Publication details for Dr Niklas IhssenSokunbi, M.O., Linden, D.E.J., Habes, I., Johnston, S. & Ihssen, N. (2014). Real-time fMRI brain-computer interface: development of a "motivational feedback" subsystem for the regulation of visual cue reactivity. Frontiers in Behavioral Neuroscience 8: 392.
- Publication type: Journal Article
- ISSN/ISBN: 1662-5153
- DOI: 10.3389/fnbeh.2014.00392
- Keywords: Brain-computer interface (BCI), Hunger, Visual cue reactivity, Food craving, Functional magnetic resonance imaging (fMRI), Neurofeedback, Self-regulation.
- Further publication details on publisher web site
- Durham Research Online (DRO) - may include full text
- View in another repository - may include full text
Author(s) from Durham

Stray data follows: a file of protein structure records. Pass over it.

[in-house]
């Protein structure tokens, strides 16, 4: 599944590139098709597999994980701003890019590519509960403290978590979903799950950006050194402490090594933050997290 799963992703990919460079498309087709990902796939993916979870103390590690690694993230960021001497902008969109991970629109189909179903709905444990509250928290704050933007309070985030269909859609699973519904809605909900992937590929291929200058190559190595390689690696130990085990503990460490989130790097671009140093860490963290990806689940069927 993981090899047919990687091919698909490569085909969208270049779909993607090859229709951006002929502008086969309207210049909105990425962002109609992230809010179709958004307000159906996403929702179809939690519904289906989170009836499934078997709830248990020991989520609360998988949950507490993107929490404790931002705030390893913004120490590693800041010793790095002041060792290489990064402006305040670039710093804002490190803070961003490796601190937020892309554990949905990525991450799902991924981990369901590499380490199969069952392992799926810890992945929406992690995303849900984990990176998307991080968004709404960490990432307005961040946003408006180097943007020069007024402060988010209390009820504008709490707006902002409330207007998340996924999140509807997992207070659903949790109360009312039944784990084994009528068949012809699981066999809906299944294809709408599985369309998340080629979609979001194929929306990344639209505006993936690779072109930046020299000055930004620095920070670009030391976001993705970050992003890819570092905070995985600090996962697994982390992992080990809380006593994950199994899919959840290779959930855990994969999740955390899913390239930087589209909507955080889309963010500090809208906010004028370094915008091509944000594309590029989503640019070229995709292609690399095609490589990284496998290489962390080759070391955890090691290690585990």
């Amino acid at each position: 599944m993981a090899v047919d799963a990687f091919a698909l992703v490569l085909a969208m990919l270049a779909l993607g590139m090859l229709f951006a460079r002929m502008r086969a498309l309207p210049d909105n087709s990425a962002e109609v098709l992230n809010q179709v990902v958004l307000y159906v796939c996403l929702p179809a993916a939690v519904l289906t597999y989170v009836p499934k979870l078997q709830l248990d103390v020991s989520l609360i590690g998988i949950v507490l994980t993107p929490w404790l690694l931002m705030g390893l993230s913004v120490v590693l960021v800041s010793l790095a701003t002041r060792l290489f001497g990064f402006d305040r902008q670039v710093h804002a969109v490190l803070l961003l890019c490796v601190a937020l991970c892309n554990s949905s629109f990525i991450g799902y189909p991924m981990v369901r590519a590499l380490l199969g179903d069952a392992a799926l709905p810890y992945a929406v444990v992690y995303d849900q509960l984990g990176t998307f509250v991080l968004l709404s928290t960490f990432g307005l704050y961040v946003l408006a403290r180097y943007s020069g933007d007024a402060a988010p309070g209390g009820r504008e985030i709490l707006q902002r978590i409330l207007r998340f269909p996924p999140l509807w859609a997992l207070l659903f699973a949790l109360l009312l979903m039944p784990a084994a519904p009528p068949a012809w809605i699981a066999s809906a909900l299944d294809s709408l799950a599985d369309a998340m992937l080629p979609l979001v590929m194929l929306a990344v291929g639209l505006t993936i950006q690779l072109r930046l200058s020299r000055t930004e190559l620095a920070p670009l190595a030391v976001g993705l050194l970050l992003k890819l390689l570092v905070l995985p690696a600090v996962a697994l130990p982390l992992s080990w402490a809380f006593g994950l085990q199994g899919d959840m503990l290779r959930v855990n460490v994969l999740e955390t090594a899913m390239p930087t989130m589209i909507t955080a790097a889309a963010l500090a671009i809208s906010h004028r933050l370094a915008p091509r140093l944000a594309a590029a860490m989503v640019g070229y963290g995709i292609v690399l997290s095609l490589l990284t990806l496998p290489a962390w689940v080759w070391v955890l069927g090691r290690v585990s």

Here we present a novel neurofeedback subsystem for the presentation of motivationally relevant visual feedback during the self-regulation of functional brain activation. Our “motivational neurofeedback” approach uses functional magnetic resonance imaging (fMRI) signals elicited by visual cues (pictures) and related to motivational processes such as craving or hunger. The visual feedback subsystem provides simultaneous feedback through these images as their size corresponds to the magnitude of fMRI signal change from a target brain area. During self-regulation of cue-evoked brain responses, decreases and increases in picture size thus provide real motivational consequences in terms of cue approach vs. cue avoidance, which increases face validity of the approach in applied settings. Further, the outlined approach comprises of neurofeedback (regulation) and “mirror” runs that allow to control for non-specific and task-unrelated effects, such as habituation or neural adaptation. The approach was implemented in the Python programming language. Pilot data from 10 volunteers showed that participants were able to successfully down-regulate individually defined target areas, demonstrating feasibility of the approach. The newly developed visual feedback subsystem can be integrated into protocols for imaging-based brain-computer interfaces (BCI) and may facilitate neurofeedback research and applications into healthy and dysfunctional motivational processes, such as food craving or addiction.